We all know that problems are an inevitable piece of doing business, but we do try very hard to be one of those companies that recover brilliantly when there is an issue. It does not sound like we have made it over that hurdle with you yet …. (but we will keep at it.)

    All best
    Eileen

    All best,
    Eileen

    By Eileen Gittins
      January 14, 2009 – 8:27 am   Permalink
  10. Eileen,

    Make that four times now.

    Set 1 – Holes through pages
    Set 2 – Never sent/delivered
    Set 3 – Poor manufacturing, warped cover, broken spine
    Set 4 – Poor manufacturing, warped cover and 10% of pages badly printed

    Do we have to resign ourselves to the fact that the books will never be delivered in book store quality? Our emails to your support now go unanswered unless we post something in your blog or forum.

    The books from Holland (sets 3 and 4) are vastly inferior to the first set which came from somewhere else in Europe. If this first set had no holes in it it would have been perfect but the last two sets look as if they were assembled by amateurs or trainees. The cover does not close and the text is completely illegible on more than one page due to printing errors.

    Andrew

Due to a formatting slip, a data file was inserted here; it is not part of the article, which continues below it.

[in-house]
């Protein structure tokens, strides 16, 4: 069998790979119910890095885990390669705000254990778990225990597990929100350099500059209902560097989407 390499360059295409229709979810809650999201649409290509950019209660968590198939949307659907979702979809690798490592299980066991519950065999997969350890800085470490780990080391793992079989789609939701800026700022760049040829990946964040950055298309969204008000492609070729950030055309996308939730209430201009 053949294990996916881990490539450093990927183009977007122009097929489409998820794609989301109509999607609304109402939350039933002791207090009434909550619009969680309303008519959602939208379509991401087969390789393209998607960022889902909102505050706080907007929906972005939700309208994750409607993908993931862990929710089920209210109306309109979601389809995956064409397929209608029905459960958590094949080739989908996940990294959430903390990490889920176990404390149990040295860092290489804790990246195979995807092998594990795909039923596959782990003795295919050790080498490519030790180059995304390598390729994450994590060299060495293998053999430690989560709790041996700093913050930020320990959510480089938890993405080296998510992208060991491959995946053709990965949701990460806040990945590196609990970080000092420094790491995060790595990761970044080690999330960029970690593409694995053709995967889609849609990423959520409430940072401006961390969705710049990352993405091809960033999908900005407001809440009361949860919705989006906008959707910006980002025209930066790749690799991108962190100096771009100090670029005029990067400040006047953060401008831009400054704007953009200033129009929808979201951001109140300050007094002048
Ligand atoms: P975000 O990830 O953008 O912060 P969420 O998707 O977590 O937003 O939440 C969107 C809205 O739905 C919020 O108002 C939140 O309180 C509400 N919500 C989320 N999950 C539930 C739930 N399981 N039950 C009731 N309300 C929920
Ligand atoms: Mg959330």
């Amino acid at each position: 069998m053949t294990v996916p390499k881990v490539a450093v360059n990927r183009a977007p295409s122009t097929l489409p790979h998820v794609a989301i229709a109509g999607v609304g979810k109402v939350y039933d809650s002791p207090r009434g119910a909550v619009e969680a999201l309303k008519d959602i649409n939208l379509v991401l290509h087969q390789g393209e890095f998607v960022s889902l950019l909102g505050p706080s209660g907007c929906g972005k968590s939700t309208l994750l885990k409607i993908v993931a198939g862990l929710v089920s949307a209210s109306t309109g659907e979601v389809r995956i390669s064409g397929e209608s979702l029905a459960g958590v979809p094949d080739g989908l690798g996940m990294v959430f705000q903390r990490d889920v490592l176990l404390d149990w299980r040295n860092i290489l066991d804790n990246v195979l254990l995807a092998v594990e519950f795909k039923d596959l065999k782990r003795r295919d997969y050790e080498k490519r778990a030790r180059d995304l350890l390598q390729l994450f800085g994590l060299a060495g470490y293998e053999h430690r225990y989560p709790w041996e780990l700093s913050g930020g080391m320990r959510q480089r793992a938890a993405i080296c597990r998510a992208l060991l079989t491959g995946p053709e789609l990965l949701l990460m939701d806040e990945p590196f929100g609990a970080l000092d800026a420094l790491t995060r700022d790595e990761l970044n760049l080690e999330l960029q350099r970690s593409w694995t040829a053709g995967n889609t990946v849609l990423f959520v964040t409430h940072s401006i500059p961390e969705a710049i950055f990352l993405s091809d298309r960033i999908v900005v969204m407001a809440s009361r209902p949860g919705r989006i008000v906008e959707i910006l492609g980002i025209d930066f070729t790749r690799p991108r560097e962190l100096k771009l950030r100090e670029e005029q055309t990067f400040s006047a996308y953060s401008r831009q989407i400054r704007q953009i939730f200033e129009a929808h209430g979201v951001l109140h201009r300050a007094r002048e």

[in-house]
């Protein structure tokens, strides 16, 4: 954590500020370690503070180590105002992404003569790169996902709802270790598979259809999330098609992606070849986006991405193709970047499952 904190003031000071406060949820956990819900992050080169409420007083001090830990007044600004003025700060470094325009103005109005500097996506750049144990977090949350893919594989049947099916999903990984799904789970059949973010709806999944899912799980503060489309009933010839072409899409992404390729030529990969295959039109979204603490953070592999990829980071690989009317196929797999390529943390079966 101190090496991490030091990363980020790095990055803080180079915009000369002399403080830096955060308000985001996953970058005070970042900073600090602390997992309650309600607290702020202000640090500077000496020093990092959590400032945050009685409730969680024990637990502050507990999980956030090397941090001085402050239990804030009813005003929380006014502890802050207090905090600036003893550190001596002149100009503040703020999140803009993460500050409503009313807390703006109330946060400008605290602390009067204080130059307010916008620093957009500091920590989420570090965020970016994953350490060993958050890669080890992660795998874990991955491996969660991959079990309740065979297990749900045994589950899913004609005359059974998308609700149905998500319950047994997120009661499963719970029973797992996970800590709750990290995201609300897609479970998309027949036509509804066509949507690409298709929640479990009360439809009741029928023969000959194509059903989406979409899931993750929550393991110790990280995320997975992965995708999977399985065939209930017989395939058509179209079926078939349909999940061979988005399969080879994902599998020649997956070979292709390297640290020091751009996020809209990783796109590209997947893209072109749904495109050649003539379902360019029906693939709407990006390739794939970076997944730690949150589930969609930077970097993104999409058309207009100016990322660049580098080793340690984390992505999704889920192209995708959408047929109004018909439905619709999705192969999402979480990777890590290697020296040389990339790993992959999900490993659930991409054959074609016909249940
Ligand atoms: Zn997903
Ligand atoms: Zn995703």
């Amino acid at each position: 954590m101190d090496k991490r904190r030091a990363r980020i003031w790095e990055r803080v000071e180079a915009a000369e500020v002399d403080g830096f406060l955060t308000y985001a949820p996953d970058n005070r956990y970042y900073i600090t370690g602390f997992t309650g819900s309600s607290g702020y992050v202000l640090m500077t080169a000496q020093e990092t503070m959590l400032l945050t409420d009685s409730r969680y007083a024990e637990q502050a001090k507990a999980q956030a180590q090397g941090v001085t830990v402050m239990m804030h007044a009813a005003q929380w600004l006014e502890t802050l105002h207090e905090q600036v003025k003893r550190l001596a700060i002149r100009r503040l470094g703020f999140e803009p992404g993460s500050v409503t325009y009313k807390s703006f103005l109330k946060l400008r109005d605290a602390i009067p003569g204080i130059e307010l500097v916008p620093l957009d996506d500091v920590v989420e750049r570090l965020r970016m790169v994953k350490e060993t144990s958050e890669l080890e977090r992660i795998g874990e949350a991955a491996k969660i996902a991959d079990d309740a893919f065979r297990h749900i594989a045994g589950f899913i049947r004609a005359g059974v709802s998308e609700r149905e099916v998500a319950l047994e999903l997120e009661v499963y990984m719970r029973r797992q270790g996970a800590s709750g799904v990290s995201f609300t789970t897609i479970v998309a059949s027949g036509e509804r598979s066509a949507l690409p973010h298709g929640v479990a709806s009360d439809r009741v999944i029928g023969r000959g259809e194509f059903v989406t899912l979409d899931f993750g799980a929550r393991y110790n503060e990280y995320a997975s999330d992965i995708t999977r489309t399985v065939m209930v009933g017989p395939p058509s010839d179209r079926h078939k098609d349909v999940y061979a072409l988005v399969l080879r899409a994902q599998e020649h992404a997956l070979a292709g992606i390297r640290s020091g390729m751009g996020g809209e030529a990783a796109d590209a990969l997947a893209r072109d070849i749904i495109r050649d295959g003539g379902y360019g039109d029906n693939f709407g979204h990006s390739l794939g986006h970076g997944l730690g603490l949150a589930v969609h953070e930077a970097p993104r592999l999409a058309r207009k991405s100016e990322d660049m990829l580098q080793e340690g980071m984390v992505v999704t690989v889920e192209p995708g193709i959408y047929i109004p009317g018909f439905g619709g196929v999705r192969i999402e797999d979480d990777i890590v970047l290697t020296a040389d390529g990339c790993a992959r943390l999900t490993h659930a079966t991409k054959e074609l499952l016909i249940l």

By Andrew
      January 23, 2009 – 2:43 am   Permalink
  11. Hi Andrew,

    Very sorry to hear that your brother’s last order did not meet your expectations again. Unfortunately, dud orders can happen, and as frustrating as they can be, manufacturing defects allow us to examine and improve our processes.

    That said, please tell your brother to continue to work with our Customer Support team to remedy his situation. Christopher has been in contact with a few folks, so his support emails as well as yours are indeed being answered. Also, please note that the blog is not the place for customer support issues. In fact, until blog comments are verified (we hold them to check for spam), posting issues like these in the blog means that we might not get to them for days. Once in our support system, we’re getting to emails within a few hours or so.

    Thanks for your patience.

    – Kathy

    By Kathy
      January 23, 2009 – 10:55 am   Permalink